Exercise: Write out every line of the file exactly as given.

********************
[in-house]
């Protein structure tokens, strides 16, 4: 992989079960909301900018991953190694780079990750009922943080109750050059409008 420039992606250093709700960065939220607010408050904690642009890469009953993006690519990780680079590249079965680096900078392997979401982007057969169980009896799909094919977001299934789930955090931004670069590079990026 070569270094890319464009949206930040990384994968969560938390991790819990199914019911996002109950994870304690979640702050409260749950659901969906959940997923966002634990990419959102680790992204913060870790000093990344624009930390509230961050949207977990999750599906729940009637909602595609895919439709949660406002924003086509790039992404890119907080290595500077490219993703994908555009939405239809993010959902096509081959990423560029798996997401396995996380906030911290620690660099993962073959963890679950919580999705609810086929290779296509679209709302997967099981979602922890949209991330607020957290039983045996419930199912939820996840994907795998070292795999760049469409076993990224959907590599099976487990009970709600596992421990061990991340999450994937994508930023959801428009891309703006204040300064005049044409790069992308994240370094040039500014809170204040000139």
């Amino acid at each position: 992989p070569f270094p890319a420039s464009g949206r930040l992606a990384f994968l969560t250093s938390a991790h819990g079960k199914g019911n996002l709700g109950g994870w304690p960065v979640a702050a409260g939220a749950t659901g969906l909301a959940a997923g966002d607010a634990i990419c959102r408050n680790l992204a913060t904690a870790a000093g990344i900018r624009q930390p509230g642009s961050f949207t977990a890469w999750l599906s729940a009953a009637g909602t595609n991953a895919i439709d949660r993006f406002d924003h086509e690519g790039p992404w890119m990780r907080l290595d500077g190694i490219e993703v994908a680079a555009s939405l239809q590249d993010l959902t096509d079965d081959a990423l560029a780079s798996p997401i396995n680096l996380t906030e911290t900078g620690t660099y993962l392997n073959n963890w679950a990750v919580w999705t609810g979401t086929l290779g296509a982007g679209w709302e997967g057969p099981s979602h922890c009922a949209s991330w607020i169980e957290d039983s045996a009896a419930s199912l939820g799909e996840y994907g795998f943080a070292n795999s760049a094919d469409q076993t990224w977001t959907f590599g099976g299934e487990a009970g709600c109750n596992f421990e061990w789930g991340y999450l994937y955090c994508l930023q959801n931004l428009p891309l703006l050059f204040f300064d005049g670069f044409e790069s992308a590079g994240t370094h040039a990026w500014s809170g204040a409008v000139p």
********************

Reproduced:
[in-house]
């Protein structure tokens, strides 16, 4: 992989079960909301900018991953190694780079990750009922943080109750050059409008 420039992606250093709700960065939220607010408050904690642009890469009953993006690519990780680079590249079965680096900078392997979401982007057969169980009896799909094919977001299934789930955090931004670069590079990026 070569270094890319464009949206930040990384994968969560938390991790819990199914019911996002109950994870304690979640702050409260749950659901969906959940997923966002634990990419959102680790992204913060870790000093990344624009930390509230961050949207977990999750599906729940009637909602595609895919439709949660406002924003086509790039992404890119907080290595500077490219993703994908555009939405239809993010959902096509081959990423560029798996997401396995996380906030911290620690660099993962073959963890679950919580999705609810086929290779296509679209709302997967099981979602922890949209991330607020957290039983045996419930199912939820996840994907795998070292795999760049469409076993990224959907590599099976487990009970709600596992421990061990991340999450994937994508930023959801428009891309703006204040300064005049044409790069992308994240370094040039500014809170204040000139």
């Amino acid at each position: 992989p070569f270094p890319a420039s464009g949206r930040l992606a990384f994968l969560t250093s938390a991790h819990g079960k199914g019911n996002l709700g109950g994870w304690p960065v979640a702050a409260g939220a749950t659901g969906l909301a959940a997923g966002d607010a634990i990419c959102r408050n680790l992204a913060t904690a870790a000093g990344i900018r624009q930390p509230g642009s961050f949207t977990a890469w999750l599906s729940a009953a009637g909602t595609n991953a895919i439709d949660r993006f406002d924003h086509e690519g790039p992404w890119m990780r907080l290595d500077g190694i490219e993703v994908a680079a555009s939405l239809q590249d993010l959902t096509d079965d081959a990423l560029a780079s798996p997401i396995n680096l996380t906030e911290t900078g620690t660099y993962l392997n073959n963890w679950a990750v919580w999705t609810g979401t086929l290779g296509a982007g679209w709302e997967g057969p099981s979602h922890c009922a949209s991330w607020i169980e957290d039983s045996a009896a419930s199912l939820g799909e996840y994907g795998f943080a070292n795999s760049a094919d469409q076993t990224w977001t959907f590599g099976g299934e487990a009970g709600c109750n596992f421990e061990w789930g991340y999450l994937y955090c994508l930023q959801n931004l428009p891309l703006l050059f204040f300064d005049g670069f044409e790069s992308a590079g994240t370094h040039a990026w500014s809170g204040a409008v000139p």